Applicable large employers have until February 28th (March 31st if filed electronically) to submit their Forms 1094-C and 1095-C to the IRS for compliance with the ACA. The Form 1094-C is used, in part, to report to the IRS whether the employer has offered health coverage to at least 95% of its full-time employees. In our experience, most employers intend to meet this 95% threshold in order to avoid the extremely large penalty that otherwise is imposed under the ACA. However, some employers are reporting they did NOT meet this 95% threshold on their Forms 1094-C, even though they did, usually as a result of an error made by a service provider completing the form. This results in the IRS sending a notice of a proposed assessment of the employer shared responsibility penalty under the ACA. If an employer does not timely respond to the notice, the IRS will send… Continue Reading
IRS Proposes Permanent Extension to Furnish Forms 1095 and Elimination of Good Faith Transition Relief
The IRS recently issued proposed regulations providing an automatic 30-day extension of the January 31st due date for furnishing Forms 1095-B and 1095-C to individuals, as required for compliance with the Affordable Care Act. In prior years, the IRS granted similar relief for employers to provide these forms to individuals; however, the proposed regulations would make this extension permanent, beginning with reporting due for the 2021 tax year. Consistent with prior IRS guidance, the proposed regulations do not extend the due date to file Forms 1094-B, 1095-B, 1094-C, or 1095-C with the IRS, which are due by February 28th (March 31st if filed electronically). In addition, the proposed regulations eliminate the good-faith transition relief from penalties that apply for incorrect or incomplete information reported on those forms, as furnished to individuals or filed with the IRS, for the 2021 tax year and subsequent years. The proposed regulations are available here.
Employee benefits rarely drive corporate transactions, but if the benefits of a target company are not reviewed carefully, they can sometimes derail the transaction. Even some of the most routine facets of benefit plan administration can result in significant potential financial exposure (e.g., additional employer contributions, taxes, penalties, and fees as well as fees associated with the preparation and filing of IRS and DOL correction program applications) that could negatively affect the overall value of the target company. By identifying issues early in the transaction, the seller can prevent costly purchase price reductions and identify issues that need correction, while the buyer can avoid overpaying for a target and ensure that representation and warranty insurance will be available to cover potential claims. Some of those routine compliance issues include, but are not limited to, the following: Failing to timely file an annual Form 5500. The DOL can assess a penalty… Continue Reading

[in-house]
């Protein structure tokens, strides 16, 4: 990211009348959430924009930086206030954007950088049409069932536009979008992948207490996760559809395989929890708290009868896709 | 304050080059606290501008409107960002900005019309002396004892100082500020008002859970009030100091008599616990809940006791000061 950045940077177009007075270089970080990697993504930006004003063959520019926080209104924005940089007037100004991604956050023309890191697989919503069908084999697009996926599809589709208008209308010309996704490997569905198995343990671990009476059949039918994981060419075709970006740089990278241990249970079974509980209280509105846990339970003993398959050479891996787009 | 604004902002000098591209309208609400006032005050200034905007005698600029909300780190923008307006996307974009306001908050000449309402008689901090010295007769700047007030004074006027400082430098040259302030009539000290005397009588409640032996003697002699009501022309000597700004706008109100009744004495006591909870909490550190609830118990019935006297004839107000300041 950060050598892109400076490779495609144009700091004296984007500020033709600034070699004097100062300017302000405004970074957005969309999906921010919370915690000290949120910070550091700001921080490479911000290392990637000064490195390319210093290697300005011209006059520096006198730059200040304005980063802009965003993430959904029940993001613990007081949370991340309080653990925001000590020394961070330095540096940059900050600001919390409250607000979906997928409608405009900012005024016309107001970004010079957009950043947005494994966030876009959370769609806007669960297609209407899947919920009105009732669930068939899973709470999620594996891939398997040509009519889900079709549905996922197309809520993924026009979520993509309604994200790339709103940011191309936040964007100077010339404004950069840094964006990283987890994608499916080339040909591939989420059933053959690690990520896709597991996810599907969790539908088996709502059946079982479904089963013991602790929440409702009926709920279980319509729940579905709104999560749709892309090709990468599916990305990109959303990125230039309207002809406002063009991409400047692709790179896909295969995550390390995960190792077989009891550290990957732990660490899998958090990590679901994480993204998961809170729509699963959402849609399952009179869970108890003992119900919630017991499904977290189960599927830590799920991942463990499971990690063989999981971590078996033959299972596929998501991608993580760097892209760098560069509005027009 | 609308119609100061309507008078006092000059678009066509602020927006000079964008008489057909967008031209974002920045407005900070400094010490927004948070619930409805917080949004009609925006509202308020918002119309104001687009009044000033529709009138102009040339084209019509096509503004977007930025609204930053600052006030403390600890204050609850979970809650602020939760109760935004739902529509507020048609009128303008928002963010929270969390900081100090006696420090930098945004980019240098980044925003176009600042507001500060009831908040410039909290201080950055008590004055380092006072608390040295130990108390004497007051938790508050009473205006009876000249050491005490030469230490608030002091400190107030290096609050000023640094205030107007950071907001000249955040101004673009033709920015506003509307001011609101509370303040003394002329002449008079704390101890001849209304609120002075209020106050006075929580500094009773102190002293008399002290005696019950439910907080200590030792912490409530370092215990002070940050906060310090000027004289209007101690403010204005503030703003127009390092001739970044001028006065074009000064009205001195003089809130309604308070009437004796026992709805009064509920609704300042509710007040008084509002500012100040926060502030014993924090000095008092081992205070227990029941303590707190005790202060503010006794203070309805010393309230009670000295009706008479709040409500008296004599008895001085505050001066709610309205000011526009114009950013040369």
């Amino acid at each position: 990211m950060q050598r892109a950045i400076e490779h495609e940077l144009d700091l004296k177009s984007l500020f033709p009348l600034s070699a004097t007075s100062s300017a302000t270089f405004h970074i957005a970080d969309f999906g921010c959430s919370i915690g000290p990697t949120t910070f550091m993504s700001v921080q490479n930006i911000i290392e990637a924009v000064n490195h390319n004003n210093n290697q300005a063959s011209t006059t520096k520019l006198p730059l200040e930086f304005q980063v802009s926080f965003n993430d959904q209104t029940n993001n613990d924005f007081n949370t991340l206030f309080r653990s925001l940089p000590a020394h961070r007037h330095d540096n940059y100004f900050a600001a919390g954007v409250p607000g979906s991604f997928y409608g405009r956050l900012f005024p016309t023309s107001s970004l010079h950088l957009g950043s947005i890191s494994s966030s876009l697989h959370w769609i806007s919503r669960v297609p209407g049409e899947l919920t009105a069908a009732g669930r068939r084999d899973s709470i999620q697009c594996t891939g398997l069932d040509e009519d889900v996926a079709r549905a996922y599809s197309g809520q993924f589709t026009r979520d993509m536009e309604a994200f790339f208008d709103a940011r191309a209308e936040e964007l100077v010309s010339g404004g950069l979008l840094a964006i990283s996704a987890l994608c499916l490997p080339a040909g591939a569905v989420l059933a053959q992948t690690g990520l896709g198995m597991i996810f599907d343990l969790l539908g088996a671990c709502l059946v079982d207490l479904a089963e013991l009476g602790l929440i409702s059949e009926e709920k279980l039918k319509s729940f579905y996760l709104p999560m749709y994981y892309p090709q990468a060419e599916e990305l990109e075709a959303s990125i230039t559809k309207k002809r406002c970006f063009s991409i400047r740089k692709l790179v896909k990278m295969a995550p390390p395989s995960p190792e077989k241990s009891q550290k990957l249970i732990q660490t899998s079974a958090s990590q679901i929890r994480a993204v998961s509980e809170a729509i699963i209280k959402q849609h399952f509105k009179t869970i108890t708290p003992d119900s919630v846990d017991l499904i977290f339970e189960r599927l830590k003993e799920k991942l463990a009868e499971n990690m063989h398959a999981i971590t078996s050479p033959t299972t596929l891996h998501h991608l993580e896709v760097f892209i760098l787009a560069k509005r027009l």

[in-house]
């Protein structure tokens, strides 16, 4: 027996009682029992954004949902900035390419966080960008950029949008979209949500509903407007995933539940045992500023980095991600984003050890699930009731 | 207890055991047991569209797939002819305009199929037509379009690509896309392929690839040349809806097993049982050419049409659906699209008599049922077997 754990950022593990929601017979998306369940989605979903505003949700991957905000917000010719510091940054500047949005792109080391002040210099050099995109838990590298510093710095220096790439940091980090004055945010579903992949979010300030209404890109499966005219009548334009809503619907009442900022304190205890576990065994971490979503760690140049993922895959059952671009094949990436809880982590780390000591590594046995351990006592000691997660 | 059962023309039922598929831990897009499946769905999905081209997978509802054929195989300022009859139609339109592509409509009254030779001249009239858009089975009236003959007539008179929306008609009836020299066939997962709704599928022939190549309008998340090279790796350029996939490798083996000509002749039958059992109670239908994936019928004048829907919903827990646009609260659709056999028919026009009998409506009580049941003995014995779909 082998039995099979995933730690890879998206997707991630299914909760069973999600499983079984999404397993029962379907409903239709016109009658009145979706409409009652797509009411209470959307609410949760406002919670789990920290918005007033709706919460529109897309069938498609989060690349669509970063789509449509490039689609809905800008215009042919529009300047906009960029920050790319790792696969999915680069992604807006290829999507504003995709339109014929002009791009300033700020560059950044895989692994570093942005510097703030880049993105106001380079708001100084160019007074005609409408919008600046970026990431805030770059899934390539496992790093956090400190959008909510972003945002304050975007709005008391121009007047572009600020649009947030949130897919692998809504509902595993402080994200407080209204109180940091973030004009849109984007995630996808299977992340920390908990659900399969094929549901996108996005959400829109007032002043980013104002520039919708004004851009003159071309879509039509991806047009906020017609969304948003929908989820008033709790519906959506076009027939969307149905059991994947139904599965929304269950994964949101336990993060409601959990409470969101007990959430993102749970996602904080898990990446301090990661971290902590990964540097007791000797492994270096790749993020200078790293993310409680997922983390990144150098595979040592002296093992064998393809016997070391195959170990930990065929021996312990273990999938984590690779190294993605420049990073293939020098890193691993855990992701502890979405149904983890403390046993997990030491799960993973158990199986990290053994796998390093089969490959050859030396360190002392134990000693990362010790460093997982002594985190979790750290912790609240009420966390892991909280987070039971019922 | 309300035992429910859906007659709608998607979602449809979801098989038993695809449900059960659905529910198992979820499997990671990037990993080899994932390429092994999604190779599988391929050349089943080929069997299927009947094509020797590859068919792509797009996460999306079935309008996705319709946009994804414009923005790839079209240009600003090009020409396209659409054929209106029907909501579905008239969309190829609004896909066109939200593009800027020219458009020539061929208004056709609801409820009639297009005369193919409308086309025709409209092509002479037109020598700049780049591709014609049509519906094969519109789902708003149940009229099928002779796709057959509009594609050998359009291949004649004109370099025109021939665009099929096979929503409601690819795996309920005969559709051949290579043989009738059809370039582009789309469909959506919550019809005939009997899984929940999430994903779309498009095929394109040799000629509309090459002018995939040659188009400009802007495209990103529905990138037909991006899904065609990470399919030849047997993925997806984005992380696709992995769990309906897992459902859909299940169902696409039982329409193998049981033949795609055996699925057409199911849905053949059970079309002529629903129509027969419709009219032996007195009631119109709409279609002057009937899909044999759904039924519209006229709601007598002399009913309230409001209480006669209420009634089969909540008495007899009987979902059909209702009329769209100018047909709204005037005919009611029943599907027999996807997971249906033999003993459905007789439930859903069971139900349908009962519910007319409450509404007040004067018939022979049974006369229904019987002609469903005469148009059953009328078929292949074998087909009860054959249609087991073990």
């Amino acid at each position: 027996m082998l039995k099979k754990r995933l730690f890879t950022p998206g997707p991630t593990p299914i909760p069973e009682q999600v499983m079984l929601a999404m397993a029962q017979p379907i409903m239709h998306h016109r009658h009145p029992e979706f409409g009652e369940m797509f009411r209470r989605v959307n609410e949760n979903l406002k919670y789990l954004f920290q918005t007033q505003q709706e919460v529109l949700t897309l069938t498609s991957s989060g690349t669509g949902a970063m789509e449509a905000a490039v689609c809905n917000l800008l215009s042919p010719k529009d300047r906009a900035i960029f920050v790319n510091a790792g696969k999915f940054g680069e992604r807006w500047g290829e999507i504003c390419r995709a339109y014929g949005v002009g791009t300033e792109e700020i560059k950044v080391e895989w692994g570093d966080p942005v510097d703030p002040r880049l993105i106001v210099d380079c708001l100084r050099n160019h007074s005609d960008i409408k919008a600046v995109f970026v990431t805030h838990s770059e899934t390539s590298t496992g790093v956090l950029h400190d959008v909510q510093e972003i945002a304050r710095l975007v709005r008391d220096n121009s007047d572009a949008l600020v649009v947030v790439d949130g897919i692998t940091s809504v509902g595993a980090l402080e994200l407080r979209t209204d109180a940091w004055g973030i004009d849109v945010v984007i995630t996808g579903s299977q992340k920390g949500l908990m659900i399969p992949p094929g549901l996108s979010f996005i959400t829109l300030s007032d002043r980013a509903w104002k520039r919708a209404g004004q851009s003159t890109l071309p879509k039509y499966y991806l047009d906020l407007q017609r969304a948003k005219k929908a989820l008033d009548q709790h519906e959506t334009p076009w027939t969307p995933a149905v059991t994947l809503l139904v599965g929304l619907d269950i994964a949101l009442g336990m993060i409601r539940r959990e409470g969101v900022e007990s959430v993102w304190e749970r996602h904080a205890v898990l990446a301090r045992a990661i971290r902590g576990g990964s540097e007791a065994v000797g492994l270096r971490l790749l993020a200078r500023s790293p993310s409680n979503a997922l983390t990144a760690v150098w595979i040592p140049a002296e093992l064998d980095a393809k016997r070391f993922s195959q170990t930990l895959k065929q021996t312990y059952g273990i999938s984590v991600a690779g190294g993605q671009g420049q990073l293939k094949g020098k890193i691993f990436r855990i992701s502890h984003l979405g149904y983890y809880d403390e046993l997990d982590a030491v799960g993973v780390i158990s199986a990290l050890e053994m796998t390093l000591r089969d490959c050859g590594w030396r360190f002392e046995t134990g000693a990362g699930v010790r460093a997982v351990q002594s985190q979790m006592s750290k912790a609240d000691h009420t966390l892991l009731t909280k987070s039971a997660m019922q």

In keeping with prior years, the IRS has extended the due date for providing the 2020 Forms 1095-B and C to individuals until March 2, 2021. These forms are required for compliance with the Affordable Care Act (?Ç£ACA?Ç¥). In Notice 2020-76, the IRS also extended the good-faith transition relief for penalties related to incomplete or incorrect Forms 1095-B and C to 2020. Notice 2020-76 also states that this is the last year for which the IRS intends to provide this type of good-faith relief. This relief was especially helpful for employers who received ACA employer penalty notices and determined that the penalty notices were related to reporting errors on their Form 1095-C. Employers should thus ensure that all software errors and glitches that resulted in incorrect coding on Forms 1095-C are resolved before the 2021 reporting is due. Notice 2020-76 is available here.
Earlier this month, we provided information regarding the IRS’s release of final Forms 1094 and 1095 and instructions for the 2016 Affordable Care Act (“ACA“) reporting year, which is available here. A more in-depth look at the changes to the ACA’s shared responsibility reporting requirements is available on our new companion blog, HB Health and Welfare. HB Health and Welfare provides more details regarding health and welfare benefits topics of interest, and also provides information about upcoming speaking engagements by Haynes and Boone’s benefits lawyers.